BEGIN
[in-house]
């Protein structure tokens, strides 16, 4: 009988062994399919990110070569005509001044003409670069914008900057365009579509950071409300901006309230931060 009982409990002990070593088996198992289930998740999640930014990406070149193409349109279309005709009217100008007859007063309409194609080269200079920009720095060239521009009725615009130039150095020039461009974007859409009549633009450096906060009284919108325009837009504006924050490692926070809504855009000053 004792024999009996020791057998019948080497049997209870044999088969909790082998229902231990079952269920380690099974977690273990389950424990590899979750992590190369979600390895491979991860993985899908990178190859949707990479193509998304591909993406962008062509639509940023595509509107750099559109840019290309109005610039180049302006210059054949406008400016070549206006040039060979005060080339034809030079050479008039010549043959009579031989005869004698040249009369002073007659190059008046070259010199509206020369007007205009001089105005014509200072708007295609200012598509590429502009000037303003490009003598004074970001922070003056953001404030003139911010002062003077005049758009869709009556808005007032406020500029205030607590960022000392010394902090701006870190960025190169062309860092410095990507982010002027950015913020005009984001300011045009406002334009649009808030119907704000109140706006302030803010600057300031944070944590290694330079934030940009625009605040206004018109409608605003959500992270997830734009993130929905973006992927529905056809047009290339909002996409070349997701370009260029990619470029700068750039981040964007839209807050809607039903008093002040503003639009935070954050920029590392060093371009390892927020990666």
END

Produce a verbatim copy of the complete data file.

[in-house]
């Protein structure tokens, strides 16, 4: 009988062994399919990110070569005509001044003409670069914008900057365009579509950071409300901006309230931060 009982409990002990070593088996198992289930998740999640930014990406070149193409349109279309005709009217100008007859007063309409194609080269200079920009720095060239521009009725615009130039150095020039461009974007859409009549633009450096906060009284919108325009837009504006924050490692926070809504855009000053 004792024999009996020791057998019948080497049997209870044999088969909790082998229902231990079952269920380690099974977690273990389950424990590899979750992590190369979600390895491979991860993985899908990178190859949707990479193509998304591909993406962008062509639509940023595509509107750099559109840019290309109005610039180049302006210059054949406008400016070549206006040039060979005060080339034809030079050479008039010549043959009579031989005869004698040249009369002073007659190059008046070259010199509206020369007007205009001089105005014509200072708007295609200012598509590429502009000037303003490009003598004074970001922070003056953001404030003139911010002062003077005049758009869709009556808005007032406020500029205030607590960022000392010394902090701006870190960025190169062309860092410095990507982010002027950015913020005009984001300011045009406002334009649009808030119907704000109140706006302030803010600057300031944070944590290694330079934030940009625009605040206004018109409608605003959500992270997830734009993130929905973006992927529905056809047009290339909002996409070349997701370009260029990619470029700068750039981040964007839209807050809607039903008093002040503003639009935070954050920029590392060093371009390892927020990666």